Abadox: The Deadly Inner War
Release Date: March 1990
Publisher: Milton Bradley Company
Genre: Shoot ‘em Up
Natsume brings us an incredibly difficult, precision demanding game with Abadox: The Deadly Inner War. I’ve been playing a lot of shoot ‘em ups in the past couple weeks, or at least, it feels that way. In the far flung future, a massive deadly, formless mass named Parasitis swallows your home planet. The World Alive Force attacks, but is wiped out by the monster. As the lone survivor, it’s up to you to fight your way to the monster’s core and destroy it, saving Princess Maria and the universe!
Armed with space suit and jet pack, you press start and find yourself in a side-scrolling shooter. Lots of flying skulls and eyeballs fall prey to your gun, which is fired with the B Button. Amidst your firing spree, blue lobster looking enemies fly on screen. When destroyed, these drop a power up. There are four different guns, starting with the Tresbeam. This is your three way spread giving 45 degrees of shot up, down, and straight ahead. Next up is the Star Beam, which is a five-way spread adding two more shots at nearly vertical angles. The Pandora Gun shoots a large ring projectile that can be fired rapidly. The Laser Gun is single beam shot straight ahead, and is quite powerful.
Other powerups include a stacking speed powerup, which will help you maneuver more effectively. Twin missiles that fire along with your normal weapon and can be upgraded to homing missiles. The Orbiting Barrier Shield, which intercepts projectiles from harming you. The distance of the shield can be altered by pressing the A Button. These disappear after taking too much damage. The Hi Density Power Protector is a shield that gives an extra hit point. I assume these same colored enemies aren’t really getting a shield powerup, too. These powerups are very important and you’ll miss them greatly when you inevitably die.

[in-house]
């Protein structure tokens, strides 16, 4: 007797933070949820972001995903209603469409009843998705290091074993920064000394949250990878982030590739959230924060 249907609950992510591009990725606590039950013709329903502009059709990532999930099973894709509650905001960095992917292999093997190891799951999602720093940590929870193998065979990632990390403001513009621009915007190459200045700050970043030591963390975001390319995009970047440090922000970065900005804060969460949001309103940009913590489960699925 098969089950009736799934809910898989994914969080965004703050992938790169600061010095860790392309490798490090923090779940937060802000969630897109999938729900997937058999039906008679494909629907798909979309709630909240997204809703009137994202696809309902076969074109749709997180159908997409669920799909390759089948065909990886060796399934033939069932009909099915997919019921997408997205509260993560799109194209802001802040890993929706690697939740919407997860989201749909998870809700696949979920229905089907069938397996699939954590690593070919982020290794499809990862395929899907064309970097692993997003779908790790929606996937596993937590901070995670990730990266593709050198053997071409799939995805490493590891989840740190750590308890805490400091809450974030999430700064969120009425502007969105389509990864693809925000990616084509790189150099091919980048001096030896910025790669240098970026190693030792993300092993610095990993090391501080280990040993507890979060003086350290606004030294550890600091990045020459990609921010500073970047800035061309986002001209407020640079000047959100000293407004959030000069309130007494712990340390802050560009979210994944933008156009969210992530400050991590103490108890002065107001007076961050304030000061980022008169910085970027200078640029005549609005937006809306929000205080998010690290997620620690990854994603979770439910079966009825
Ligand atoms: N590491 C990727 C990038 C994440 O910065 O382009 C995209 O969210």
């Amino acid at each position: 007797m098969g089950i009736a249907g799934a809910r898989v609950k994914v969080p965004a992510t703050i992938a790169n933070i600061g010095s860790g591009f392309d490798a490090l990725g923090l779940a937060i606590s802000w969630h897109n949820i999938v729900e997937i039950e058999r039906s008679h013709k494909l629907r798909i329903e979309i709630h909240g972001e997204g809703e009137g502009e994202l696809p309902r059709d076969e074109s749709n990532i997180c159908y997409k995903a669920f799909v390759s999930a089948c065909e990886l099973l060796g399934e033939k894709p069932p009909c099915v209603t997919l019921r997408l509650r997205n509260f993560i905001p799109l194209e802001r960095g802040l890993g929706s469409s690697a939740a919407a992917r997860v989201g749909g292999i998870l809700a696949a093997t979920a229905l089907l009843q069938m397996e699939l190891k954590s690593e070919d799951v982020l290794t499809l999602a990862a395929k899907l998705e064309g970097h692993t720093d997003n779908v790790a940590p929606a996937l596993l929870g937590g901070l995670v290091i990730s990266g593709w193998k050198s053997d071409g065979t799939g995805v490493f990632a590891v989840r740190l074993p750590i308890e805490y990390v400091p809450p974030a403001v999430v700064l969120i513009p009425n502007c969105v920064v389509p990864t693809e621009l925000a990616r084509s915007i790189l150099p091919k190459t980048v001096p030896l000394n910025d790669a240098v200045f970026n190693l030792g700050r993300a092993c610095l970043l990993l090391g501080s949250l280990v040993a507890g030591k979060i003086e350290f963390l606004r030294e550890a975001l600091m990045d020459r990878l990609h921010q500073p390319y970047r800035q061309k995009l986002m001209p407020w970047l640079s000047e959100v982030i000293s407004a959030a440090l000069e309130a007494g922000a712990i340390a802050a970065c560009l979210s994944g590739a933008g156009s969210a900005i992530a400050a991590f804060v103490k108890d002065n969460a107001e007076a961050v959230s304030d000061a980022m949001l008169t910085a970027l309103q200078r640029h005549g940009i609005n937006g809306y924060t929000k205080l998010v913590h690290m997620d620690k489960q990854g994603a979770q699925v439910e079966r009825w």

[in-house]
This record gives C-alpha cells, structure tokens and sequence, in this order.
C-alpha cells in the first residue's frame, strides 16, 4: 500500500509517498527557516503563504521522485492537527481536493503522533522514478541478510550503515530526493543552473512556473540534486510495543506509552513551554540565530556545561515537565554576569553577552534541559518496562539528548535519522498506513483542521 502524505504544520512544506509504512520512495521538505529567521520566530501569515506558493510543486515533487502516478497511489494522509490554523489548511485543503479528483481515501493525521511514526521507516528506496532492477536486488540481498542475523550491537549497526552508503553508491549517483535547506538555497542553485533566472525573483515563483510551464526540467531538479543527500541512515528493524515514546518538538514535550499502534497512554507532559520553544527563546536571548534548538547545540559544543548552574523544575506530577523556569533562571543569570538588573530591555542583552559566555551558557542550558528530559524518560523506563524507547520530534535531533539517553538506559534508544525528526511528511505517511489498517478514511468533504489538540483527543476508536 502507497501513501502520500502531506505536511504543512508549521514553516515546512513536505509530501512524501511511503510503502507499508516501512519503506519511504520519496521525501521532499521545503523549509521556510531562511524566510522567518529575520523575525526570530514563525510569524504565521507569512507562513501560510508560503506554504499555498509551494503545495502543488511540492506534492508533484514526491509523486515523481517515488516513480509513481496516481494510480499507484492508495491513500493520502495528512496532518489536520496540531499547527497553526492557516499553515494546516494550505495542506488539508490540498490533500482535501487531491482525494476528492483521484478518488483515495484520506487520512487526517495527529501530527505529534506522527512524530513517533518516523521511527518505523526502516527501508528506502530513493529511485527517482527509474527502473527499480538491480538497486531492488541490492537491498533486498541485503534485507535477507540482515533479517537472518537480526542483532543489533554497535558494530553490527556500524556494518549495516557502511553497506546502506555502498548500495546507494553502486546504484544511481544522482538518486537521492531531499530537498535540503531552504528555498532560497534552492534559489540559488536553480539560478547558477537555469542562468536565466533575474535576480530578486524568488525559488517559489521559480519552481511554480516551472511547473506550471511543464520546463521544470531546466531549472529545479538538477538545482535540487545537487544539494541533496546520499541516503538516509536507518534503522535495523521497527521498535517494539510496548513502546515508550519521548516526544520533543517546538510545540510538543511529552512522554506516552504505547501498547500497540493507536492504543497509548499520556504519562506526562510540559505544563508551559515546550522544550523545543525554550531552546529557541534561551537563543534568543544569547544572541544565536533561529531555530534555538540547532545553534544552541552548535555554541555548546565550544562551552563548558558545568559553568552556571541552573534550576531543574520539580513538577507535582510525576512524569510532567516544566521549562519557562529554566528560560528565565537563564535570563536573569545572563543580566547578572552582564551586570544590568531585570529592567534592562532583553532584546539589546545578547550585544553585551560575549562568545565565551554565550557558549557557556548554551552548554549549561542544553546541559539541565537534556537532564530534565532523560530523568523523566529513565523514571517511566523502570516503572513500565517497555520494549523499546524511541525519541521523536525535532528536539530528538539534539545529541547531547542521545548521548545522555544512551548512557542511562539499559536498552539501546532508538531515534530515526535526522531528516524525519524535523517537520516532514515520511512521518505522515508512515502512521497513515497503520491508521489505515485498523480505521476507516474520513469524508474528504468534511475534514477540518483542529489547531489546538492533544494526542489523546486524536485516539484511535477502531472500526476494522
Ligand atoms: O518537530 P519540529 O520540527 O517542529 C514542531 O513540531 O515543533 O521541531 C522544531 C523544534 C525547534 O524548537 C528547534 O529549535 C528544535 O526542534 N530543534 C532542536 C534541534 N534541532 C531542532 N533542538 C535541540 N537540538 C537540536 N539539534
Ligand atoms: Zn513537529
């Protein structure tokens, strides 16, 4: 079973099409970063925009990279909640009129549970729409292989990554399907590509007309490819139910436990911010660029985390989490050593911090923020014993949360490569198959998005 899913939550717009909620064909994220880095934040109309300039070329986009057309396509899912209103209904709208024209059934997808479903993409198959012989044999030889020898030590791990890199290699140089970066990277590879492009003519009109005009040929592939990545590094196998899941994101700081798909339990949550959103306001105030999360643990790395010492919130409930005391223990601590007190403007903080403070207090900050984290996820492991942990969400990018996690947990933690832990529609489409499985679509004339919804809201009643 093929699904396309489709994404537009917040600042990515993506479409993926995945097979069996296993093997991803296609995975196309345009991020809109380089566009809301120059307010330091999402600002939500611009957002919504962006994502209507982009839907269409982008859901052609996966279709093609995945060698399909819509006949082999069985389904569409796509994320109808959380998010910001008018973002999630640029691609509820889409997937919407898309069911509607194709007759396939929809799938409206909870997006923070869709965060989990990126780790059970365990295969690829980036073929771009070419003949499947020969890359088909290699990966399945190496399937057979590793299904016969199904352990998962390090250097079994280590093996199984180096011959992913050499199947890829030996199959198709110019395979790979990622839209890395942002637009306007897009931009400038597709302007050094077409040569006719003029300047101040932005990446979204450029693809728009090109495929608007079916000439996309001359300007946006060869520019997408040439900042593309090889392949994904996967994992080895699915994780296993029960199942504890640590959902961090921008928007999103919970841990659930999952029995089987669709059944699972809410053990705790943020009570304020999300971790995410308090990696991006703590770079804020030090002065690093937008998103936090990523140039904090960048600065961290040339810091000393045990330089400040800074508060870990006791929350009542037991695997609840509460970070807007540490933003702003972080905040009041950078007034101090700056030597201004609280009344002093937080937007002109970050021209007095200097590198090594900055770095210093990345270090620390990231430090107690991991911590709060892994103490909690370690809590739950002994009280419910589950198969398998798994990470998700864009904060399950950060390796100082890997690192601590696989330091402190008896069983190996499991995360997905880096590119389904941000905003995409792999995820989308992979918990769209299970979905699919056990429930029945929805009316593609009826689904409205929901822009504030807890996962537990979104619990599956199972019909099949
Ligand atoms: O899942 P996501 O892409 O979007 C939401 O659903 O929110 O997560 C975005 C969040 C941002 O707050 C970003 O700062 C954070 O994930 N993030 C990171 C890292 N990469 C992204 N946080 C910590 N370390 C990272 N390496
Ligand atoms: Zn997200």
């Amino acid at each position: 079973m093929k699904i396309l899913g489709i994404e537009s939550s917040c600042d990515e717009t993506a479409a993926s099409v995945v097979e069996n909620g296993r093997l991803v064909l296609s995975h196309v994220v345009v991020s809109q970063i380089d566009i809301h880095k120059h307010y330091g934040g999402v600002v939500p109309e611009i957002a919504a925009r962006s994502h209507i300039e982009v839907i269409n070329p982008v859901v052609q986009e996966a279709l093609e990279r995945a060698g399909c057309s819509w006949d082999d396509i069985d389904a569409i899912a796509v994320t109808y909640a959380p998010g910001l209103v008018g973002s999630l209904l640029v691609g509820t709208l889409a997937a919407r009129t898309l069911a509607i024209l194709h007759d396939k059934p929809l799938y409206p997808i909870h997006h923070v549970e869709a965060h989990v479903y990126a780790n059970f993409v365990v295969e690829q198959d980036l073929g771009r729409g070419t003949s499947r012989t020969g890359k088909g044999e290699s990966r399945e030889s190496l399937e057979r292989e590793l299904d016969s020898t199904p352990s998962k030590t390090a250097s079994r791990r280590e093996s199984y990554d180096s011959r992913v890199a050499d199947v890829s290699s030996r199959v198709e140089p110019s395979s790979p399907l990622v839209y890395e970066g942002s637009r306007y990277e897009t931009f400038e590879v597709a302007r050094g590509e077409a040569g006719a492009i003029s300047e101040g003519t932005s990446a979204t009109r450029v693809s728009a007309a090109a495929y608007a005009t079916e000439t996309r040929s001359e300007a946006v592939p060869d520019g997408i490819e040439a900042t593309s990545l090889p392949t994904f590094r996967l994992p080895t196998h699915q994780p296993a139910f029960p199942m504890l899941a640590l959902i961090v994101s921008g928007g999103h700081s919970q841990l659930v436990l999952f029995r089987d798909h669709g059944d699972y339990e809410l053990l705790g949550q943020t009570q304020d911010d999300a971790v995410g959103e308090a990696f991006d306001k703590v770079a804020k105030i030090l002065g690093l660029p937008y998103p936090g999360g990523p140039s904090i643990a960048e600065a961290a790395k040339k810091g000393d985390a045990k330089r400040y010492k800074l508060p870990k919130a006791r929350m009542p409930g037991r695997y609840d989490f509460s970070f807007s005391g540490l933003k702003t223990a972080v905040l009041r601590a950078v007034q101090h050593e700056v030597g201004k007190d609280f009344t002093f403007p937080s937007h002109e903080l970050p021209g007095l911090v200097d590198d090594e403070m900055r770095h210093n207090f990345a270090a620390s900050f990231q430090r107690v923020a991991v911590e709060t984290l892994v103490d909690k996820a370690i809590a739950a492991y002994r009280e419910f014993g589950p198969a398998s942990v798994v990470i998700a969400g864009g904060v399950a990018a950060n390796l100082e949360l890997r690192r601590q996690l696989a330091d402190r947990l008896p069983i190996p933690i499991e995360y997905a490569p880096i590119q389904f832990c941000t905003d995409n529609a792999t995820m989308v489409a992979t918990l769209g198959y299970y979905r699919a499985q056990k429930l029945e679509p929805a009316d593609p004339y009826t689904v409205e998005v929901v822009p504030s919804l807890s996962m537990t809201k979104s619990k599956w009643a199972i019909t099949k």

There are six stages of this space-faring monstrosity. They each come in two segments split by a mid boss. The mid boss tends to move around the screen in set patterns, trying to catch you off guard with projectile fire. You want to beat them, because if they kill you, it’s back to the beginning of the level to try again. If you win, you get a check point and move on to the second part of the stage. At the end is a stationary boss that tries to overpower you with projectiles, but they typically require you to find a safe spot to retreat to between firing shots.
The even stages mix things up by changing to vertical scrolling. In a change I don’t think I’ve experienced up until this point, you move down the stage instead of up. The enemy layout is unforgiving and requires you to become an expert, because there’s no way anyone will have the reflexes or knowledge to make it through any of the levels on the first try. Then when you start your new life without any powerups, you’ll be ruing the day you decided to try and save the universe from destruction. Luckily, you have unlimited continues, so you can keep trying until you smarten up and quit.
While editing, I noticed both flickering and slowdown that I had forgotten. Sprites are detailed and there are many colors on screen at once.
The music is pretty good, but the sound effects get annoying.
It works when you have powerups, but when you’re slow and underpowered, you have to play over and over to learn where the enemies will come on screen.
You’re going to die a lot. That’s just how Abadox was designed. Unlimited continues will keep you trying “one more time.”
Fun Factor: 1.5
Outside of getting stuck in a death loop, this is an enjoyable time.
Overall Grade: 1.8
Abadox: The Deadly Inner War earns a C. This is a run of the mill title. There are better examples of the genre out there, but this at least deserves a shot.